Hackers Target U.S. Power Grid

  • Original: FROM..... Dave Farber

BTW Pat Wood is a very good person who actually wanted to be at the FCC


------ Forwarded Message From: Fred Langa < >

Date: Sat, 12 Mar 2005 10:33:57 -0500 Subject: "Hackers target U.S. power grid" (wash post)

Describing his reaction to the demonstration [of how easily hackers might break into electrical grid computers] Patrick H. Wood III, the chairman of the Federal Energy Regulatory Commission, said: 'I wished I'd had a diaper on.'"

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Hackers target U.S. power grid Government quietly warns utilities to beef up computer security

By Justin Blum The Washington Post Updated: 8:33 a.m. ET March 11, 2005

WASHINGTON - Hundreds of times a day, hackers try to slip past cyber-security into the computer network of Constellation Energy Group Inc., a Baltimore power company with customers around the country.

"We have no discernable way of knowing who is trying to hit our system," said John R. Collins, chief risk officer for Constellation, which operates Baltimore Gas and Electric. "We just know it's being hit."

Hackers have caused no serious damage to systems that feed the nation's power grid, but their untiring efforts have heightened concerns that electric companies have failed to adequately fortify defenses against a potential catastrophic strike. The fear: In a worst-case scenario, terrorists or others could engineer an attack that sets off a widespread blackout and damages power plants, prolonging an outage.

Patrick H. Wood III, the chairman of the Federal Energy Regulatory Commission, warned top electric company officials in a private meeting in January that they need to focus more heavily on cyber-security. Wood also has raised the issue at several public appearances. Officials will not say whether new intelligence points to a potential terrorist strike, but Wood stepped up his campaign after officials at the Energy Department's Idaho National Laboratory showed him how a skilled hacker could cause serious problems.

Wood declined to comment on specifics of what he saw. But an official at the lab, Ken Watts, said the simulation showed how someone could hack into a utility's Internet-based business management system, then into a system that controls utility operations. Once inside, lab workers simulated cutting off the supply of oil to a turbine generating electricity and destroying the equipment.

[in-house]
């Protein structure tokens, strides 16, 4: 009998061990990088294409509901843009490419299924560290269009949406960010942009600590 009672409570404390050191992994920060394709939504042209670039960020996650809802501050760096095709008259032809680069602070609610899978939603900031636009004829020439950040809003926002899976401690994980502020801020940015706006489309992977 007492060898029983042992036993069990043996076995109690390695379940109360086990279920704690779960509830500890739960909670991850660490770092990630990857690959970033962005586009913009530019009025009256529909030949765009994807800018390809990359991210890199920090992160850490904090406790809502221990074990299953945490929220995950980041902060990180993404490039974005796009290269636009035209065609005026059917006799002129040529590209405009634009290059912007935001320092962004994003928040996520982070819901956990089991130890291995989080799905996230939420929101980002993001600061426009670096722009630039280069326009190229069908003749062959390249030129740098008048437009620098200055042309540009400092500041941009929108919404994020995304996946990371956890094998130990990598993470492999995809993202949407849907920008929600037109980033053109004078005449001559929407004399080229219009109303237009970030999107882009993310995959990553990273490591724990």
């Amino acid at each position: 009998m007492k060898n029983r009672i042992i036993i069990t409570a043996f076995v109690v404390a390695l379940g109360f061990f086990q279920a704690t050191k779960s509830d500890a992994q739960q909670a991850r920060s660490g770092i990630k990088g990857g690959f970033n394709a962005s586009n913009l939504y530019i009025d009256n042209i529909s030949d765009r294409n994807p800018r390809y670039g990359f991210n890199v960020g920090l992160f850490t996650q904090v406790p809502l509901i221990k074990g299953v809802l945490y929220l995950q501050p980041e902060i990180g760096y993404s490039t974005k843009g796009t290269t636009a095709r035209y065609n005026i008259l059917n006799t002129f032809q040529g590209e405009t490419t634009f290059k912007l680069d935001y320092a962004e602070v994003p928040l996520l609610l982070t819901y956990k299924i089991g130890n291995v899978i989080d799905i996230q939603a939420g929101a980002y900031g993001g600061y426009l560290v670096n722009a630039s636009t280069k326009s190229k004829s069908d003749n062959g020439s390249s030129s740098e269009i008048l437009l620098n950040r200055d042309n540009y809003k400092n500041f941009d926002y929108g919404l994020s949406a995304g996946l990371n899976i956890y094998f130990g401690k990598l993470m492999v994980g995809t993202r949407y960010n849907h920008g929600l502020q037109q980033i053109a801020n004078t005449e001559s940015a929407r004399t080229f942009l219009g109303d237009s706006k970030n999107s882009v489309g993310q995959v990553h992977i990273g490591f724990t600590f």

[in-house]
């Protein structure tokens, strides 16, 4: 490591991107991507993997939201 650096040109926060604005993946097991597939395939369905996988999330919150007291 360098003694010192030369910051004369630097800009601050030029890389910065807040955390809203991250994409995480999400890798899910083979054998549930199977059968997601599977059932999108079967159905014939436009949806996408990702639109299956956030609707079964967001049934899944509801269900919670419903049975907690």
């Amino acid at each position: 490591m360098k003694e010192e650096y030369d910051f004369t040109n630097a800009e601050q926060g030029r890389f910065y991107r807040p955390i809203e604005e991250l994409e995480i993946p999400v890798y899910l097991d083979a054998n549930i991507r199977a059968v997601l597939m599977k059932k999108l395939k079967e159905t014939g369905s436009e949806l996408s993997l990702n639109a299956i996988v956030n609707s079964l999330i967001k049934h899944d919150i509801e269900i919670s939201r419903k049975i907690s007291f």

Describing his reaction to the demonstration, Wood said: "I wished I'd had a diaper on."

Growing concerns

Many electric industry representatives have said they are concerned about cyber-security and have been taking steps to make sure their systems are protected. But Wood and others in the industry said the companies' computer security is uneven.

"A sophisticated hacker, which is probably a group of hackers ... could probably get into each of the three U.S. North American power [networks] and could probably bring sections of it down if they knew how to do it," said Richard A. Clarke, a former counterterrorism chief in the Clinton and Bush administrations.

Clarke said government simulations show that electric companies have not done enough to prevent hacking. "Every time they test, they get in," Clarke said. "It's nice that the power companies think that they've done things, and some of them have. But as long as there's a way to get into the grid, the grid is as weak as its weakest company."

Some industry analysts play down the threat of a massive cyber-attack, saying it's more likely that terrorists would target the physical infrastructure such as power plants and transmission lines. James Andrew Lewis, director of technology policy at the Center for Strategic and International Studies in the District, said a coordinated attack on the grid would be technically difficult and would not provide as much "bang for the buck" as high-profile physical attacks. Lewis said the bigger vulnerability may be posed not by outside hackers but by insiders who are familiar with their company's computer networks.

But in recent years, terrorists have expressed interest in a range of computer targets. Al Qaeda documents from 2002 suggest cyber-attacks on various targets, including the electrical grid and financial institutions, according to a translation by the IntelCenter, an Alexandria firm that studies terrorist groups.

Power grid seen as vulnerable

A government advisory panel has concluded that a foreign intelligence service or a well-supported terrorist group "could conduct a structured attack on the electric power grid electronically, with a high degree of anonymity, and without having to set foot in the target nation," according to a report last year by the Government Accountability Office, the investigative arm of Congress.

Cyber-security specialists and government officials said that cyber-attacks are a concern across many industries but that the threat to the country's power supply is among their top fears.